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Hyperprolactinemia, as the name suggests, is the hypersecretion of the hormone prolactin, which leads to high prolactin levels in the blood. Prolactin is a hormone secreted by the anterior pituitary gland. The lactotroph cells of the pituitary gland secrete prolactin into the systemic circulation. Dopamine inhibits prolactin secretion, whereas thyrotropin-releasing hormone (TRH) and estrogen stimulate prolactin secretion.
Increased levels of prolactin inhibit gonadotropin-releasing hormone (GnRH), which is synthesized in the hypothalamus, resulting in a decrease in the levels of luteinizing hormone (LH) and follicle-stimulating hormone (FSH). This, in turn, decreases estrogen levels, leading to the cessation of ovulation and menstruation. This is why women do not menstruate during lactation.
Prolactin is responsible for the production of breast milk. The primary function of prolactin is to stimulate and maintain lactation in the postpartum period. It promotes the growth and development of the mammary glands during pregnancy and prepares the breasts to produce milk. It also causes a decrease in sexual drive and reproductive function.
The secretion of prolactin is episodic, and levels vary with age and during the menstrual cycle. Levels increase after sleep and meals. Physiologically, exercise, pregnancy, and stress also cause an increase in prolactin secretion.
Pathophysiology of Hyperprolactinemia
Prolactin is secreted from the anterior pituitary gland under the direct influence of several hormones that stimulate its secretion (e.g., thyrotropin-releasing hormone, vasoactive intestinal peptide) and dopamine antagonists. Similarly, dopamine tonically inhibits the secretion of prolactin via D2 receptors located on the lactotrophs. Normal values of prolactin range from 0 to 20 ng/mL, based on the laboratory reference value and other factors that influence secretion.
When released into the circulation, prolactin exerts its effects by stimulating breast epithelial cells, thus inducing and maintaining milk production. Estrogen promotes the proliferation of pituitary lactotrophs, thus aiding prolactin secretion. However, estrogen actually inhibits lactation, so there is an increase in breast mass with inhibited lactation during pregnancy when estrogen levels are high. In the postpartum period, there is a rapid decline of estrogen, and lactation begins because prolactin is no longer opposed. This situation is known as puerperal hyperprolactinemia.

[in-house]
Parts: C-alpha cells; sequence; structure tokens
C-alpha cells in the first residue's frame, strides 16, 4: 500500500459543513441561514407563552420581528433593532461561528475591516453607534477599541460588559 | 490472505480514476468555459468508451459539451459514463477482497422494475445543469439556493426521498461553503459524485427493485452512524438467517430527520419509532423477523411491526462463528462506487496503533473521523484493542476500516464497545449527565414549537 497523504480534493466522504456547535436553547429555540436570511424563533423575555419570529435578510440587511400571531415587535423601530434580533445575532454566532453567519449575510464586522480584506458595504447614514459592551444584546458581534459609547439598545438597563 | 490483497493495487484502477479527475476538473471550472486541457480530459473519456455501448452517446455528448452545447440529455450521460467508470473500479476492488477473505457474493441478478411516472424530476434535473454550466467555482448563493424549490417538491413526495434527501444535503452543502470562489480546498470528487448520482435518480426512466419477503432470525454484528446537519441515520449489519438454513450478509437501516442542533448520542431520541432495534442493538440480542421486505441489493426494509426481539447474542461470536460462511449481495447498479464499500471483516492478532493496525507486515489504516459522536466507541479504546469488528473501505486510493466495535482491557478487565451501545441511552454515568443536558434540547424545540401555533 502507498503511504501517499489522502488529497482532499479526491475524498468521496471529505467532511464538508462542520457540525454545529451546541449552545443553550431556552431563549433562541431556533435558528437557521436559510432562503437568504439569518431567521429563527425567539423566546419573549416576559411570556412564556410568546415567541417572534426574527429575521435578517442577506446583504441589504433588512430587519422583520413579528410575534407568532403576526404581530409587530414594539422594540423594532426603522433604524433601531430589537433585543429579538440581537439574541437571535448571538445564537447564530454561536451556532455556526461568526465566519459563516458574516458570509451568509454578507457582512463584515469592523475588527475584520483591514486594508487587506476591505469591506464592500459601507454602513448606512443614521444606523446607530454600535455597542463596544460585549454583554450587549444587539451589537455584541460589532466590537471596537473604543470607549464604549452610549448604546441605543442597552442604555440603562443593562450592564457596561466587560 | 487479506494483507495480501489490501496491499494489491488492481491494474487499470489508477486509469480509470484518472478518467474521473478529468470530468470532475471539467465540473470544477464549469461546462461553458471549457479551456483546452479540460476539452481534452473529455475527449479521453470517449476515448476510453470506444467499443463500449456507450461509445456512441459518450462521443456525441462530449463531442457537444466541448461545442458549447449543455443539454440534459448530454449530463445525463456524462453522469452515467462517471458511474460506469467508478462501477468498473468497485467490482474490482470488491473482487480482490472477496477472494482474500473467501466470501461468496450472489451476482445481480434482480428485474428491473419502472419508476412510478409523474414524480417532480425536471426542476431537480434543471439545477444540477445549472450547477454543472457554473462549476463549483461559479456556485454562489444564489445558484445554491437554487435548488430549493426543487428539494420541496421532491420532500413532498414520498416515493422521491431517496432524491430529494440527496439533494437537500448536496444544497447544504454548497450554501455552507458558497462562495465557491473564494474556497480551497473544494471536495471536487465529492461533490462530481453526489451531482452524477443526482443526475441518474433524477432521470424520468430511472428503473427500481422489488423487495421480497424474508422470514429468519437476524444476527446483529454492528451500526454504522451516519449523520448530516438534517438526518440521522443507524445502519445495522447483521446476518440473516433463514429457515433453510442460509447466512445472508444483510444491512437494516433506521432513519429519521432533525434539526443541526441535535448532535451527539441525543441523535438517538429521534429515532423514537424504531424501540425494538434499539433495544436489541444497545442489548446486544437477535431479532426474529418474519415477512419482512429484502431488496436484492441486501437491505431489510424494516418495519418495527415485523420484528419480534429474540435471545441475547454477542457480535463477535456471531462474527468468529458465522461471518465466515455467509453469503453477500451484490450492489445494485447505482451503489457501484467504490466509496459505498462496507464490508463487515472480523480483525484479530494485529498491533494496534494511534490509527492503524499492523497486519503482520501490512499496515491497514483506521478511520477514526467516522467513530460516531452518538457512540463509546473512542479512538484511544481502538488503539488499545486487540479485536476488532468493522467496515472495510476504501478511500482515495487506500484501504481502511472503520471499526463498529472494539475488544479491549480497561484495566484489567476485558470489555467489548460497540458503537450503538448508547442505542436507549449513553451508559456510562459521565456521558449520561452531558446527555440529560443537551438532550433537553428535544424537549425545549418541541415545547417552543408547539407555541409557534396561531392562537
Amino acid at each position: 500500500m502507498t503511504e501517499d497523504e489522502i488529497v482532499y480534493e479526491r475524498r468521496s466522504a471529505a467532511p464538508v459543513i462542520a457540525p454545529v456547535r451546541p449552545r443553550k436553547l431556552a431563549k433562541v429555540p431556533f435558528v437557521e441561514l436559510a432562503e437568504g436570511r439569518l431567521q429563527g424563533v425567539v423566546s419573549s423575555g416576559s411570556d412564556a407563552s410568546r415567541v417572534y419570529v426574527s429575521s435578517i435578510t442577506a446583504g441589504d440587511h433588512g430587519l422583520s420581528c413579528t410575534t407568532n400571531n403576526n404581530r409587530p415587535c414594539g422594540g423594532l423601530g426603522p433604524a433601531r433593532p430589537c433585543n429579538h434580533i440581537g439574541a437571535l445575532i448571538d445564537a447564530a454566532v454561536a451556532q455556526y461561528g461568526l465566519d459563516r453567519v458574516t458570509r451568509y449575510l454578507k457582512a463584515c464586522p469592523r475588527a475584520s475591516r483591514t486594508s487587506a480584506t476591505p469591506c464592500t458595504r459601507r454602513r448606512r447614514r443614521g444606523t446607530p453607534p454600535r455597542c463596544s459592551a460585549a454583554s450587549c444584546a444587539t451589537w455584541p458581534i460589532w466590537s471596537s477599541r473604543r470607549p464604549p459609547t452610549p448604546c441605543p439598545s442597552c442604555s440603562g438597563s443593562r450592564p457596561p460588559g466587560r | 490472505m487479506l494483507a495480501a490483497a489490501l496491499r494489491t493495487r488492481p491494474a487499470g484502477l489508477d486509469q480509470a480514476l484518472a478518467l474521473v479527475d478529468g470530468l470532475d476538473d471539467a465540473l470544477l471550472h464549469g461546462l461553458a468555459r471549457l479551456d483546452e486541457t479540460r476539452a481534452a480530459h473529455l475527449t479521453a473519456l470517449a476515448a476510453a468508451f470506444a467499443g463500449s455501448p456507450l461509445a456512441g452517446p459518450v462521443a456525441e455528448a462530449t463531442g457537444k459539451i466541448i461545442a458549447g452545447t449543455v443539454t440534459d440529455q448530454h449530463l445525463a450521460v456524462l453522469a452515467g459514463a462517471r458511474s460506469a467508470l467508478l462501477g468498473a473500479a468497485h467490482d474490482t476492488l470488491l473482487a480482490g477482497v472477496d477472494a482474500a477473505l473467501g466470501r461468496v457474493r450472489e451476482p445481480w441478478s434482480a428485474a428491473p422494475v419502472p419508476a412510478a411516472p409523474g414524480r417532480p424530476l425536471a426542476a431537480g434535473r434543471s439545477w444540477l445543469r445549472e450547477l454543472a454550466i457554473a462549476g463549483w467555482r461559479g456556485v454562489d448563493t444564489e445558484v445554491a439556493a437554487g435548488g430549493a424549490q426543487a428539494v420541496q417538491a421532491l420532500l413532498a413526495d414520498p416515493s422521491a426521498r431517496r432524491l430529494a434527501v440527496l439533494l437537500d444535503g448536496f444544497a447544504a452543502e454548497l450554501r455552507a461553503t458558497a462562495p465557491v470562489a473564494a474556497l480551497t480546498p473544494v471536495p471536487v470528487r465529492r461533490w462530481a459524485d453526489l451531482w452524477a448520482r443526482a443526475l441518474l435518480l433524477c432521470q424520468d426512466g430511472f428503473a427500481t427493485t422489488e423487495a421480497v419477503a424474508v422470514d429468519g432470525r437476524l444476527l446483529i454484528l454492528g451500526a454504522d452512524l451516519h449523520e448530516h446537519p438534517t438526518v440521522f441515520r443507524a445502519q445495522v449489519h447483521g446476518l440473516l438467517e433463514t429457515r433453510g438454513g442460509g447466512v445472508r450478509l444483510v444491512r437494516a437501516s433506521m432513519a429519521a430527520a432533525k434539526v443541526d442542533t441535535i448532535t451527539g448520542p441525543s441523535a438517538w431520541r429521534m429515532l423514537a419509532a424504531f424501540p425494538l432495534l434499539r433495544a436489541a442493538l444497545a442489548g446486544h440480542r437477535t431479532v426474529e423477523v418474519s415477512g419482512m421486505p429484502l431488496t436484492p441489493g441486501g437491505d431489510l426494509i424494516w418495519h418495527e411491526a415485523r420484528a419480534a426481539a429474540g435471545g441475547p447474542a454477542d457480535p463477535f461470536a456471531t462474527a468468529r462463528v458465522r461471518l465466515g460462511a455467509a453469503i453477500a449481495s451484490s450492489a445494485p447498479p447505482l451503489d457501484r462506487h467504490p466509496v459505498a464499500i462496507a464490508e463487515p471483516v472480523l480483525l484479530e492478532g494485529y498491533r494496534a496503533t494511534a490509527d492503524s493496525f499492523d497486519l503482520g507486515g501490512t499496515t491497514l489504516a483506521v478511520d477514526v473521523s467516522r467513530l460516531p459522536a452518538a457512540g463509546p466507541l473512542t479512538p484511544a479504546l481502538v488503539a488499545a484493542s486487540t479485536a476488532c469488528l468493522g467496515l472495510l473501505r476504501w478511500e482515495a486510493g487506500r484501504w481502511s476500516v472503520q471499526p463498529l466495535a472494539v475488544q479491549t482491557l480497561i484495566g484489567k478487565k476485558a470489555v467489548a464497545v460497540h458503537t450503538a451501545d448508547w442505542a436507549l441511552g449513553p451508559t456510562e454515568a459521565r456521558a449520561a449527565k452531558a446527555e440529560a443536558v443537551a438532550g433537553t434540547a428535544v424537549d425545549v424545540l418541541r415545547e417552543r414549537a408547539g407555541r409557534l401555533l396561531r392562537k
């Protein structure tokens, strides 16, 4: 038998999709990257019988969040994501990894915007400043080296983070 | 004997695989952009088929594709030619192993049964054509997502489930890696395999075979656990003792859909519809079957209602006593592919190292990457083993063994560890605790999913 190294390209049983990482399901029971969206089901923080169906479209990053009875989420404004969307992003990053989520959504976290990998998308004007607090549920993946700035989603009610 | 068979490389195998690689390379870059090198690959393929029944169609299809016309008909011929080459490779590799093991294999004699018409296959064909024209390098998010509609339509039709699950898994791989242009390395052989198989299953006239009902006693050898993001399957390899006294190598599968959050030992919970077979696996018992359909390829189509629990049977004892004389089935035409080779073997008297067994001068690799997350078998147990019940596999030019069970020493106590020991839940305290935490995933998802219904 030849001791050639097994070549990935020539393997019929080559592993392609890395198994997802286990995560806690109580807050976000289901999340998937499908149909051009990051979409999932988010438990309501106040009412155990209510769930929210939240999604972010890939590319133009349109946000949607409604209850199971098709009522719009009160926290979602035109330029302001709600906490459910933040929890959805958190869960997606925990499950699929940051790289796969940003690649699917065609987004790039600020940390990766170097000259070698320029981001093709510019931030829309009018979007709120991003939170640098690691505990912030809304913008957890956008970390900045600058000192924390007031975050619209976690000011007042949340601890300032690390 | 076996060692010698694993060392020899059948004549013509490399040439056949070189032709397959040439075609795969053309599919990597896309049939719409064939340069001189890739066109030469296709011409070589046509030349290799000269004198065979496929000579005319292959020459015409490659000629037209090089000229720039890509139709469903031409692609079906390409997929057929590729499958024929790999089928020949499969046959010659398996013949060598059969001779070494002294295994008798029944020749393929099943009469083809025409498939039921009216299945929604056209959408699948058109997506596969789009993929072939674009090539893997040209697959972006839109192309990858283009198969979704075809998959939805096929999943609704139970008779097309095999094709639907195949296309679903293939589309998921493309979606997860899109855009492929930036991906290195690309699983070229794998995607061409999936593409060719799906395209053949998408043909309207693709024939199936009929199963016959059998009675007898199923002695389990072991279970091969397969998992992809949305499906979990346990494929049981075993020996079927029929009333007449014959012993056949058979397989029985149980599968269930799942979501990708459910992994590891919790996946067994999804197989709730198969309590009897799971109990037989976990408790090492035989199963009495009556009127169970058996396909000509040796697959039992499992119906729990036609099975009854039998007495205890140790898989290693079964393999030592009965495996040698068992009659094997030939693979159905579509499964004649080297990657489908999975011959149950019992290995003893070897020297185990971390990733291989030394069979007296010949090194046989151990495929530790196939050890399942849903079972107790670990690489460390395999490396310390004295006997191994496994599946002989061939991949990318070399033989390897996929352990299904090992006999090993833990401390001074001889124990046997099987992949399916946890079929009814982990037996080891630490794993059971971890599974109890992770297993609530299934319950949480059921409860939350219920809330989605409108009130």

Nonpuerperal hyperprolactinemia results from pituitary lactotroph adenomas or any pathology along the hypothalamic-pituitary dopaminergic pathways that produce prolactin.
Causes of Hyperprolactinemia
Hyperprolactinemia has diverse causes, which can be divided into the following categories.
The most common physiologic cause of increased serum prolactin levels is pregnancy. A normal pituitary gland grows in size during pregnancy because of estrogen-induced hypertrophy and hyperplasia of the lactotrophs. This eventually leads to a progressive increase in prolactin production and its hypersecretion during pregnancy.
The placenta produces estrogen, which, in turn, stimulates mitosis of the lactotrophs, leading to an increase in serum prolactin, which peaks at the end of pregnancy. The levels decline rapidly after birth but remain at a slightly increased level in lactating women for many months.
In infants, prolactin levels are increased approximately 10-fold after birth because of the stimulatory effect of maternal estrogen. The neonatal levels then gradually decrease to normal by approximately 3 months of age. Other physiologic causes include the following:
- Nipple stimulation
- Neonatal period
Hyperprolactinemia can occur because of primary hypothyroidism due to high thyrotropin-releasing hormone (TRH) levels. This, in turn, stimulates prolactin release and reduces prolactin metabolic clearance.
Other systemic causes include the following:
- Severe liver dysfunction/cirrhosis
- End-stage renal disease/chronic renal failure
- Polycystic ovary syndrome
- Chest injury (e.g., trauma, burns) or lesions (e.g., herpes zoster)
- Cranial radiation
- Adrenal insufficiency
The most important drugs that cause a rise in serum prolactin levels are dopamine receptor blockers such as neuroleptics (e.g., haloperidol, sulpiride, chlorpromazine, risperidone, etc.) and antiemetic drugs (e.g., metoclopramide, domperidone).
The classes of drugs* that produce similar effects are
- Opioid compounds/cocaine
- Catecholamine depletors
- Protease inhibitors
- Cholinergic agonist
* High-yield material for USMLE.
Pituitary adenomas (prolactinomas) are the most common cause of pathologic hyperprolactinemia. Approximately 40% of patients with acromegaly have hyperprolactinemia due to hypersecretion of growth hormone and prolactin. Other pituitary causes include:
- Cushing’s disease
- Empty sella syndrome
- Lymphocytic hypophysitis
Prolactin hypersecretion after impaired hypothalamic/tuberoinfundibular dopamine secretion may be caused by the following:
- Tumors, such as craniopharyngioma, meningioma, dysgerminoma, etc.
- Suprasellar surgery
- Rathke’s cyst
Diagnosis of Hyperprolactinemia
For women, the normal prolactin range is 0 to 20 μg/L, and for men it is 0 to 15 μg/L.
Serum prolactin level: A serum prolactin level higher than the upper limit of the normal range confirms the diagnosis, provided there is no venipuncture stress. Thus, serum prolactin level of greater than 20 μg/L (20 ng/mL) indicates a diagnosis of hyperprolactinemia.